C. If you did not understand, let your partner explain it further. Do not defend or attack him or her, simply listen.

D. Paraphrase once more to be sure you got your spouse. When he or she agrees, it’s your turn to respond.

E. Go back to the first step, but now it is your turn to express yourself, your feelings, and your emotional needs. Your spouse may not interrupt or defend himself or herself. He or she will listen and paraphrase till he or she gets it right.

Marital partners need mutuality, reciprocity, and equality. We want love and passion, security and excitement, commitment, and joy. We want it all and if we learn how to communicate our needs, we can have it all.

Dr. Fran Cohen Praver,  Clinical psychologist and relationship analyst
For more information on getting your needs met in marriage check out Dr. Praver’s latest book, The New Science of Love.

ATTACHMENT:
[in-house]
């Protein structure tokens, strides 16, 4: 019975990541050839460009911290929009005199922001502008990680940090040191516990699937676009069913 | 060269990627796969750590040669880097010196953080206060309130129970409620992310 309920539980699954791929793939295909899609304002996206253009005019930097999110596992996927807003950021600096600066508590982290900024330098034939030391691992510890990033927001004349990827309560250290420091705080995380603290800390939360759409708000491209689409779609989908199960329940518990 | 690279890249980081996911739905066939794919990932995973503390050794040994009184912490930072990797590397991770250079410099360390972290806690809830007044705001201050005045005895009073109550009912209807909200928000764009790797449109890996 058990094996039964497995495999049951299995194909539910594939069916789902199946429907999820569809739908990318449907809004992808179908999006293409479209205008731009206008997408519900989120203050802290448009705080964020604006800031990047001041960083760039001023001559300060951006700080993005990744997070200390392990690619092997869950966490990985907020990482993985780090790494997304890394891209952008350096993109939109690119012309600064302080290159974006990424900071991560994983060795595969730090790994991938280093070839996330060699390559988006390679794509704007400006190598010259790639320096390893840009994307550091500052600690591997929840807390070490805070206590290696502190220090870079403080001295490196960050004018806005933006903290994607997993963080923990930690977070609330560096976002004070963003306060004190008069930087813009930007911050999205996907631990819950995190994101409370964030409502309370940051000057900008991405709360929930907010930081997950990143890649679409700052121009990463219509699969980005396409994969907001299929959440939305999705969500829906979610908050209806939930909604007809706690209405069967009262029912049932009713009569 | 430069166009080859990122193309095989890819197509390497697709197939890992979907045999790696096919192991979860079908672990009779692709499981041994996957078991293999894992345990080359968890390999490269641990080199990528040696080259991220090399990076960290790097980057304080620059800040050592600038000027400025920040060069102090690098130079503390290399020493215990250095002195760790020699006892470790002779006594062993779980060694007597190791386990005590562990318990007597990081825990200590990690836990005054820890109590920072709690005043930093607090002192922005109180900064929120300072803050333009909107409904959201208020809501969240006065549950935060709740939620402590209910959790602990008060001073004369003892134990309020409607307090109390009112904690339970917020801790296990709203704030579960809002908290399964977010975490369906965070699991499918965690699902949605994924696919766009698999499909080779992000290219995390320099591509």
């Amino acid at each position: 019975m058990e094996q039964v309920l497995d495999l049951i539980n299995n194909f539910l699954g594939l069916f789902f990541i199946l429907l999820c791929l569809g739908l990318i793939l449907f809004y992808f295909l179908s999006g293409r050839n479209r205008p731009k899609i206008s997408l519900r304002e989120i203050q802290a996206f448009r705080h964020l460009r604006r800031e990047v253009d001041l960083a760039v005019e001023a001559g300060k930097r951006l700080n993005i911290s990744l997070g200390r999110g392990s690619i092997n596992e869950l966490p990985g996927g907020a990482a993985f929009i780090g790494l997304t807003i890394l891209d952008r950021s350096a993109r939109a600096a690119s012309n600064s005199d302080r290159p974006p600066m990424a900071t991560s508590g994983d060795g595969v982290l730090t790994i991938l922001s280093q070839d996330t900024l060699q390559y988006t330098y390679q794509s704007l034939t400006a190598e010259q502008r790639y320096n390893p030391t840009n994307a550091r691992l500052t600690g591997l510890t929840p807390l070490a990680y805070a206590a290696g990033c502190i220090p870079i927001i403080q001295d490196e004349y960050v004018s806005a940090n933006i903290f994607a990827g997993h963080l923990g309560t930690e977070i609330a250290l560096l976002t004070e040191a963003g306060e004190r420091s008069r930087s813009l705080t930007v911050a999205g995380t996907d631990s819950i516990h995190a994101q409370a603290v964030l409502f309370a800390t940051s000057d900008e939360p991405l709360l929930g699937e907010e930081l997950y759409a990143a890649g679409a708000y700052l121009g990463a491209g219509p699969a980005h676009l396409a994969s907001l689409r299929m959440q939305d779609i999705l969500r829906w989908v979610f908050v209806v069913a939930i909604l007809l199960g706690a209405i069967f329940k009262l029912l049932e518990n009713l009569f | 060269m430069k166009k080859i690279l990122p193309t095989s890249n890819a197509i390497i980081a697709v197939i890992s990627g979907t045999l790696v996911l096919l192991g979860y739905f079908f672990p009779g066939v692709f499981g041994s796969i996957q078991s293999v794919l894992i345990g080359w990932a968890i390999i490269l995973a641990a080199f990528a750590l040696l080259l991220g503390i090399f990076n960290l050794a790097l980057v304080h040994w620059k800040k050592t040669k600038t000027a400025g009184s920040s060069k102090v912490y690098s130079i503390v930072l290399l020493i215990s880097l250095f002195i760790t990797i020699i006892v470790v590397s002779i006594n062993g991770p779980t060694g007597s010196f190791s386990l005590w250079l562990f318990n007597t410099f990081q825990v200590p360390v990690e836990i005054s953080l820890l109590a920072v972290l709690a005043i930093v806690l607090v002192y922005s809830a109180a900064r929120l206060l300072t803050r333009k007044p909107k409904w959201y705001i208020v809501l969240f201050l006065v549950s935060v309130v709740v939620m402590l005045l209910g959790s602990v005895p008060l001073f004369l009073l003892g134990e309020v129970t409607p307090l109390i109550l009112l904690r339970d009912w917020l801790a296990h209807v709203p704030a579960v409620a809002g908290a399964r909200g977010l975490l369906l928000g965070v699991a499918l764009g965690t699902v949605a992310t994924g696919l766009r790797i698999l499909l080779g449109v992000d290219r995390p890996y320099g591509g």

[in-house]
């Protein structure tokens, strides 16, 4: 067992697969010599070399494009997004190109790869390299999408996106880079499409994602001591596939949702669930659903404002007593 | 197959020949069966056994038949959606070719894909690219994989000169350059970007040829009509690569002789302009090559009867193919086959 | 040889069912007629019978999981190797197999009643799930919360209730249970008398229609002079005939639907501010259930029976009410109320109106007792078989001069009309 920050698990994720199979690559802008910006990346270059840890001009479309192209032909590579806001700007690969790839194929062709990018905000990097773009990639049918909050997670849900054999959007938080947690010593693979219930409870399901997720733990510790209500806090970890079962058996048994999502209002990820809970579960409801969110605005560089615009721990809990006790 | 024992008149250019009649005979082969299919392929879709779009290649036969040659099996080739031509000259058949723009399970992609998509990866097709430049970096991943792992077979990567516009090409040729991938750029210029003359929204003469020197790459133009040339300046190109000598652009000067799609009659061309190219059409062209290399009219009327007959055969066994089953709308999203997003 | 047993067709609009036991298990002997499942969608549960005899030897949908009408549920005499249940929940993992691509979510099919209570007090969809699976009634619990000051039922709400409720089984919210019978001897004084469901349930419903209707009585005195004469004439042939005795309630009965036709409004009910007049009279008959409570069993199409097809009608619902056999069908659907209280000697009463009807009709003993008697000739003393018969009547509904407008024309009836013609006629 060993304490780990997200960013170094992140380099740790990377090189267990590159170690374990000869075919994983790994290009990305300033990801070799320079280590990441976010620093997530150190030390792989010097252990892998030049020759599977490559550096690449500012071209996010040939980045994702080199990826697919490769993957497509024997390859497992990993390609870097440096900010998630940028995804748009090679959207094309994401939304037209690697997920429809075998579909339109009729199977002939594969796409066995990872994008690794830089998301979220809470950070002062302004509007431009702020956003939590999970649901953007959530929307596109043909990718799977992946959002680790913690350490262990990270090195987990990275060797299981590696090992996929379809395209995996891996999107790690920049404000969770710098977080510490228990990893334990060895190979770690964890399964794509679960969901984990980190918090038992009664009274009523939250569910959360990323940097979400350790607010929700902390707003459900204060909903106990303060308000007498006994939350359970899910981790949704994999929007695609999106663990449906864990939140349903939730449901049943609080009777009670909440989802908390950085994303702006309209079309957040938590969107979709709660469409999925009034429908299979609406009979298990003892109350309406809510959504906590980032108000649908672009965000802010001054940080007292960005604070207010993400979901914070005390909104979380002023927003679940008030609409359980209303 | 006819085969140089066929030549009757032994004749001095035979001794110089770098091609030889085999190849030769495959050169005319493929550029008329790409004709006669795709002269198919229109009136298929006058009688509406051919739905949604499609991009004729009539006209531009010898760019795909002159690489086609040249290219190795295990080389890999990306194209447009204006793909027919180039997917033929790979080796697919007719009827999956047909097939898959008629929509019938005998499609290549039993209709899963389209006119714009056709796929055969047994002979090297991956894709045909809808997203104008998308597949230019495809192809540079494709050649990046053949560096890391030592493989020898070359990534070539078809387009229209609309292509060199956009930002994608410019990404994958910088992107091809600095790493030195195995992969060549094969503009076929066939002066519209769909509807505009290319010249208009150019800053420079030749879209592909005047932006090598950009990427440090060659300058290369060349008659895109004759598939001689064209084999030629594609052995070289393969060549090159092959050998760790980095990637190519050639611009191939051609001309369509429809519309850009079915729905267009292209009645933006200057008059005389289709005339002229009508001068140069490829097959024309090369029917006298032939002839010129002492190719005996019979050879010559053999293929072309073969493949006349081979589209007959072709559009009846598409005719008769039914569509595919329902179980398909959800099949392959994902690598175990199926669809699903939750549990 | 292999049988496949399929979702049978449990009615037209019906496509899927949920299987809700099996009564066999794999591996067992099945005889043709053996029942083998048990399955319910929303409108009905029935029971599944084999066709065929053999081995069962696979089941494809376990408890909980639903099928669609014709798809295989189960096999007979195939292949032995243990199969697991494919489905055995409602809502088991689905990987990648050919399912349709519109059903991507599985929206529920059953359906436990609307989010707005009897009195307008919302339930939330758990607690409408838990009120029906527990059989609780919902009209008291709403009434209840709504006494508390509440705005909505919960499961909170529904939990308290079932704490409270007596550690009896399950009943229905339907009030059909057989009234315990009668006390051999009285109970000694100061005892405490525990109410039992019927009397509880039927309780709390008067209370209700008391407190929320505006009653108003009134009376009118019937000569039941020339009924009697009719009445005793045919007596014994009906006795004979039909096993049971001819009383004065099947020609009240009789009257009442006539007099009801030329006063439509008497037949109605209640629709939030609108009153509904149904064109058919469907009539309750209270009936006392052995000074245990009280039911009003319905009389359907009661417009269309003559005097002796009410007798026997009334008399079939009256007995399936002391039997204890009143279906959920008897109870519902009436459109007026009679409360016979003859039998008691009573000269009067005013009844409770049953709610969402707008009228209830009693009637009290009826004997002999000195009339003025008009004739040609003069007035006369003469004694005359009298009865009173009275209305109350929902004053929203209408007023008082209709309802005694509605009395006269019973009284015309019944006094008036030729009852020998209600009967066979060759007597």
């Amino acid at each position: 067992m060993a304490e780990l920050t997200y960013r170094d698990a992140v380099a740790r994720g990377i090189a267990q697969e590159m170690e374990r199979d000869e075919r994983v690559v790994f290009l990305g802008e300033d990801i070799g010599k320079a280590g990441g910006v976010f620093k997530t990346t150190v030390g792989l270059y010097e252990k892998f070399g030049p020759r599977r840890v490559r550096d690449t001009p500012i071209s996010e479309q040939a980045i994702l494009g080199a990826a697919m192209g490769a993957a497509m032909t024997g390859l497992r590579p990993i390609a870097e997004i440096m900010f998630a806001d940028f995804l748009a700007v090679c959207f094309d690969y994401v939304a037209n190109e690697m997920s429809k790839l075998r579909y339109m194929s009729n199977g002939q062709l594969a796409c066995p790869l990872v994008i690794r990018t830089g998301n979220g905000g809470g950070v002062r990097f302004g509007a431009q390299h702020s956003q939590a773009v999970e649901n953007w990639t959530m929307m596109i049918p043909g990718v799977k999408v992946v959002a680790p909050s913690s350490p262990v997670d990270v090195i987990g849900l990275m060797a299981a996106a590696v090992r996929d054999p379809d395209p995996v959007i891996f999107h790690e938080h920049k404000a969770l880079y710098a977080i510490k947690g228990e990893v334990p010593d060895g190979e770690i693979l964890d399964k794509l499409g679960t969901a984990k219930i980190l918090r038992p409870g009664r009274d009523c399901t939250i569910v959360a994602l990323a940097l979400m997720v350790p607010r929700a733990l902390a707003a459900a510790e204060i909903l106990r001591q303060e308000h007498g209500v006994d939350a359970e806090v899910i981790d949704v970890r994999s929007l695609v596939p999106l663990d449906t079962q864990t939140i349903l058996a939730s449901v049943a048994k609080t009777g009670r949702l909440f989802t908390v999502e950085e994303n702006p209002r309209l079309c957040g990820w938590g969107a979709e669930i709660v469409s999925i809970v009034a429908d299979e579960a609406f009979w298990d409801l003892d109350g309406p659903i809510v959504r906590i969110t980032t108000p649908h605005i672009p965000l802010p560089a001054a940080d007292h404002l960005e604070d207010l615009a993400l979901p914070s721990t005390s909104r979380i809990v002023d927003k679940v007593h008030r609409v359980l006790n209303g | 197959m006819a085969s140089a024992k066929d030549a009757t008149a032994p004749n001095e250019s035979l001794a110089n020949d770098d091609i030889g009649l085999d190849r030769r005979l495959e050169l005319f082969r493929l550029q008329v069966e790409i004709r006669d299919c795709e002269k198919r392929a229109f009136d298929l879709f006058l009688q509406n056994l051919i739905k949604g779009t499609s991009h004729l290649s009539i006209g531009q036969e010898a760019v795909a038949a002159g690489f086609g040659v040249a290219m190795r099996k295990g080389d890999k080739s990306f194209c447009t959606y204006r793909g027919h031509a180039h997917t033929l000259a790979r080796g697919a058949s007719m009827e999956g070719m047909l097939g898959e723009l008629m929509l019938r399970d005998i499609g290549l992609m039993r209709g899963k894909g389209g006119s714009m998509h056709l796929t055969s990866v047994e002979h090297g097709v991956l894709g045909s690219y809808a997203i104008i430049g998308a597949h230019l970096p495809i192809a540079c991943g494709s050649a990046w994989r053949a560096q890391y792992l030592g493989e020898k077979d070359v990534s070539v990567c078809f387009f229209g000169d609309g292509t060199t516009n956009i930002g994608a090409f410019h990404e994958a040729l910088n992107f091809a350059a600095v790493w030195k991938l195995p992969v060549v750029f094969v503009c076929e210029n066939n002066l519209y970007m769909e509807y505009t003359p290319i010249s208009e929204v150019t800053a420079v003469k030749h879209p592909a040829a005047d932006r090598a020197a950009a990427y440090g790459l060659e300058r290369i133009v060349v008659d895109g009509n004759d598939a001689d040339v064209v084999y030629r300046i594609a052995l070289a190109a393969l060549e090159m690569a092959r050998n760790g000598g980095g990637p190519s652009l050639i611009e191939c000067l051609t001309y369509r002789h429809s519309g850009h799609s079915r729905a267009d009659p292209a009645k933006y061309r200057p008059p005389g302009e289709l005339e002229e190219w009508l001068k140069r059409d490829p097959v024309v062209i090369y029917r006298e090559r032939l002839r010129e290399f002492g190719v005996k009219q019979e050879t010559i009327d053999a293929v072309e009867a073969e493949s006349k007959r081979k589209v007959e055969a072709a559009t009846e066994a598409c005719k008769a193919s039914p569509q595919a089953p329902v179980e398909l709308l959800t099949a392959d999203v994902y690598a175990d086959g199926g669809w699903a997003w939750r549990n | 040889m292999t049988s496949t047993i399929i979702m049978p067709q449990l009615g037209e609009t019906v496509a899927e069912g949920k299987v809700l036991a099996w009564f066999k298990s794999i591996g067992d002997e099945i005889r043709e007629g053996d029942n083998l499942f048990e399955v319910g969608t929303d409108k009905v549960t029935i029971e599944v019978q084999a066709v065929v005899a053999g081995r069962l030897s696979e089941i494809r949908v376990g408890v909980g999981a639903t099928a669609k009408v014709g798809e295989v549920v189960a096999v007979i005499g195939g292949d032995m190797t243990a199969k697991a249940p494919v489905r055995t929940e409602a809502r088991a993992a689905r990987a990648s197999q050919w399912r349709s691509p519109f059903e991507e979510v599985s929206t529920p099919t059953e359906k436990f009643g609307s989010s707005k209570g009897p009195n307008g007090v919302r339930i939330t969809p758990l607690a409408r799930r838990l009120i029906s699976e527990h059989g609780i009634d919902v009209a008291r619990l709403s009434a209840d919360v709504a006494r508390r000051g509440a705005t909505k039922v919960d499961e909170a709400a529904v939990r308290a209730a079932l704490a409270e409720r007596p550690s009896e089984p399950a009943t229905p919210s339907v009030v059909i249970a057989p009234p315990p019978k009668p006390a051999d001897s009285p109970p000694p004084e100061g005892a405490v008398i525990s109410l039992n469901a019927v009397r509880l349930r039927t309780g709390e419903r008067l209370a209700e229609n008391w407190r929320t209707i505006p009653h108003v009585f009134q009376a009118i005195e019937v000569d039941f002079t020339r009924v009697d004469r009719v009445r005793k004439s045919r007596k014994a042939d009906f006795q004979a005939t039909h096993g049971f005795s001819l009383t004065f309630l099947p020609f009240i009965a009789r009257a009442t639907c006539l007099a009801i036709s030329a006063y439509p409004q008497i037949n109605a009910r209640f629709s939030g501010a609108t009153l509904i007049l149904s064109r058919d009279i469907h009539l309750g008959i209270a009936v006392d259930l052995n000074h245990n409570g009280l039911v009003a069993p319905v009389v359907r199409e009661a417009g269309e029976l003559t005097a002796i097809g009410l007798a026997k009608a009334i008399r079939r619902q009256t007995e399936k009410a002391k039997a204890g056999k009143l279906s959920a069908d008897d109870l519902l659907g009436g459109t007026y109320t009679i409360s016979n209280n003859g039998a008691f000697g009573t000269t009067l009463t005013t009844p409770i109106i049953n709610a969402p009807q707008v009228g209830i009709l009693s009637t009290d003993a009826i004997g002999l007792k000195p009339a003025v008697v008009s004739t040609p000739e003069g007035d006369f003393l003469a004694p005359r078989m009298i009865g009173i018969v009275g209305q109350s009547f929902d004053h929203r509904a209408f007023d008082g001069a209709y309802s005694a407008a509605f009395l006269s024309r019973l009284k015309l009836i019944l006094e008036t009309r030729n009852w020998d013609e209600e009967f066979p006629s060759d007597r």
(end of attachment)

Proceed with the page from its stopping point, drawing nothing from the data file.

2012-January 27
Guys’ one-minute guide to love
By Dave Singleton

Times are ‘a changin.’ Guys are now giving dating advice on the frequent,
Are guys suddenly more open to getting — and giving — dating advice? It seems so! For whatever reasons, more men are weighing in with real advice for their fellow men.

In my article titled “Dating advice books for men,” I scoured the self-help and nonfiction bestseller lists and found a plethora of dating advice books written specifically for women. But I found only a handful for the guys, which I found troubling. Given the men I’ve spoken with recently, it seems that the male point of view on romance is rather underrepresented. So I took to the streets to interview real men, aged 18 to 66, to get their best dating tips.